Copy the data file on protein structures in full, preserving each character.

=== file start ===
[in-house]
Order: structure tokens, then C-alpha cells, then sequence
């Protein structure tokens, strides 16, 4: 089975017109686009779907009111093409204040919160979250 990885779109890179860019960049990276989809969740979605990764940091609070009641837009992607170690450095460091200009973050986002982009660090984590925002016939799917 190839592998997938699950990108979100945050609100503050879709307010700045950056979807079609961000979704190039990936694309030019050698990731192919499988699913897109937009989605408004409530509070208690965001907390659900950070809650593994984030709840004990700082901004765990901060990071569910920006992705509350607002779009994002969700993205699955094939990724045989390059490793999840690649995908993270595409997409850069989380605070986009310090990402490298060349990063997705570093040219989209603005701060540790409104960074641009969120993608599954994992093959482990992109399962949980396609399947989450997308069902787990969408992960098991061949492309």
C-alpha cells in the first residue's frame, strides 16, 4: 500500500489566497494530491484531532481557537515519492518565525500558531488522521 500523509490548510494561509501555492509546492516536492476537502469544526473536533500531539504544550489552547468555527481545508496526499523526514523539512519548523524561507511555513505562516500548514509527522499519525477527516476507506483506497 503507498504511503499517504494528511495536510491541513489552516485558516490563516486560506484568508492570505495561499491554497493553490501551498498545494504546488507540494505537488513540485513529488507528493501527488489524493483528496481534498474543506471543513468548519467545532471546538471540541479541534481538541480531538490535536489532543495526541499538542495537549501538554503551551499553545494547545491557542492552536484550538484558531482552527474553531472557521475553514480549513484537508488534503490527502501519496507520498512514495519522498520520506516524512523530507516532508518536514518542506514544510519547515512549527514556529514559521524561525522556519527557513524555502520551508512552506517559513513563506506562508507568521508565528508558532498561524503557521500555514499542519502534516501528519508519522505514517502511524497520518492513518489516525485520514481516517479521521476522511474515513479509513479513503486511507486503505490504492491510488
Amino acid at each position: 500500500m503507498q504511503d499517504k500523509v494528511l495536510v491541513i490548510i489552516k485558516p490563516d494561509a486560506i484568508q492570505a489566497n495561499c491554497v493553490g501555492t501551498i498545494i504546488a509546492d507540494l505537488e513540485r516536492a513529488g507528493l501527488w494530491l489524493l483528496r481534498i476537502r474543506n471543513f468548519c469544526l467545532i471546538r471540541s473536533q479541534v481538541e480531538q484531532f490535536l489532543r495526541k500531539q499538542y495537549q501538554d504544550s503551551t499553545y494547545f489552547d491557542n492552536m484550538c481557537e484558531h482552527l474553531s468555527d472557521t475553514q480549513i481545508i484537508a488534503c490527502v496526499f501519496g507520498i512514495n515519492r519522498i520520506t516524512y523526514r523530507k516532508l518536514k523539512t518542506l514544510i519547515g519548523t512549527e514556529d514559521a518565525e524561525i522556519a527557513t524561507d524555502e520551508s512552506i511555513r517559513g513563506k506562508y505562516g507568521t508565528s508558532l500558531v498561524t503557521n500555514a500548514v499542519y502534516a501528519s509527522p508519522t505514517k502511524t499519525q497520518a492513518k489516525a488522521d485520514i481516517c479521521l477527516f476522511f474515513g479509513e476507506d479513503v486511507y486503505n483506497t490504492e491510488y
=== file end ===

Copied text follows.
[in-house]
Order: structure tokens, then C-alpha cells, then sequence
């Protein structure tokens, strides 16, 4: 089975017109686009779907009111093409204040919160979250 990885779109890179860019960049990276989809969740979605990764940091609070009641837009992607170690450095460091200009973050986002982009660090984590925002016939799917 190839592998997938699950990108979100945050609100503050879709307010700045950056979807079609961000979704190039990936694309030019050698990731192919499988699913897109937009989605408004409530509070208690965001907390659900950070809650593994984030709840004990700082901004765990901060990071569910920006992705509350607002779009994002969700993205699955094939990724045989390059490793999840690649995908993270595409997409850069989380605070986009310090990402490298060349990063997705570093040219989209603005701060540790409104960074641009969120993608599954994992093959482990992109399962949980396609399947989450997308069902787990969408992960098991061949492309």
C-alpha cells in the first residue's frame, strides 16, 4: 500500500489566497494530491484531532481557537515519492518565525500558531488522521 500523509490548510494561509501555492509546492516536492476537502469544526473536533500531539504544550489552547468555527481545508496526499523526514523539512519548523524561507511555513505562516500548514509527522499519525477527516476507506483506497 503507498504511503499517504494528511495536510491541513489552516485558516490563516486560506484568508492570505495561499491554497493553490501551498498545494504546488507540494505537488513540485513529488507528493501527488489524493483528496481534498474543506471543513468548519467545532471546538471540541479541534481538541480531538490535536489532543495526541499538542495537549501538554503551551499553545494547545491557542492552536484550538484558531482552527474553531472557521475553514480549513484537508488534503490527502501519496507520498512514495519522498520520506516524512523530507516532508518536514518542506514544510519547515512549527514556529514559521524561525522556519527557513524555502520551508512552506517559513513563506506562508507568521508565528508558532498561524503557521500555514499542519502534516501528519508519522505514517502511524497520518492513518489516525485520514481516517479521521476522511474515513479509513479513503486511507486503505490504492491510488
Amino acid at each position: 500500500m503507498q504511503d499517504k500523509v494528511l495536510v491541513i490548510i489552516k485558516p490563516d494561509a486560506i484568508q492570505a489566497n495561499c491554497v493553490g501555492t501551498i498545494i504546488a509546492d507540494l505537488e513540485r516536492a513529488g507528493l501527488w494530491l489524493l483528496r481534498i476537502r474543506n471543513f468548519c469544526l467545532i471546538r471540541s473536533q479541534v481538541e480531538q484531532f490535536l489532543r495526541k500531539q499538542y495537549q501538554d504544550s503551551t499553545y494547545f489552547d491557542n492552536m484550538c481557537e484558531h482552527l474553531s468555527d472557521t475553514q480549513i481545508i484537508a488534503c490527502v496526499f501519496g507520498i512514495n515519492r519522498i520520506t516524512y523526514r523530507k516532508l518536514k523539512t518542506l514544510i519547515g519548523t512549527e514556529d514559521a518565525e524561525i522556519a527557513t524561507d524555502e520551508s512552506i511555513r517559513g513563506k506562508y505562516g507568521t508565528s508558532l500558531v498561524t503557521n500555514a500548514v499542519y502534516a501528519s509527522p508519522t505514517k502511524t499519525q497520518a492513518k489516525a488522521d485520514i481516517c479521521l477527516f476522511f474515513g479509513e476507506d479513503v486511507y486503505n483506497t490504492e491510488y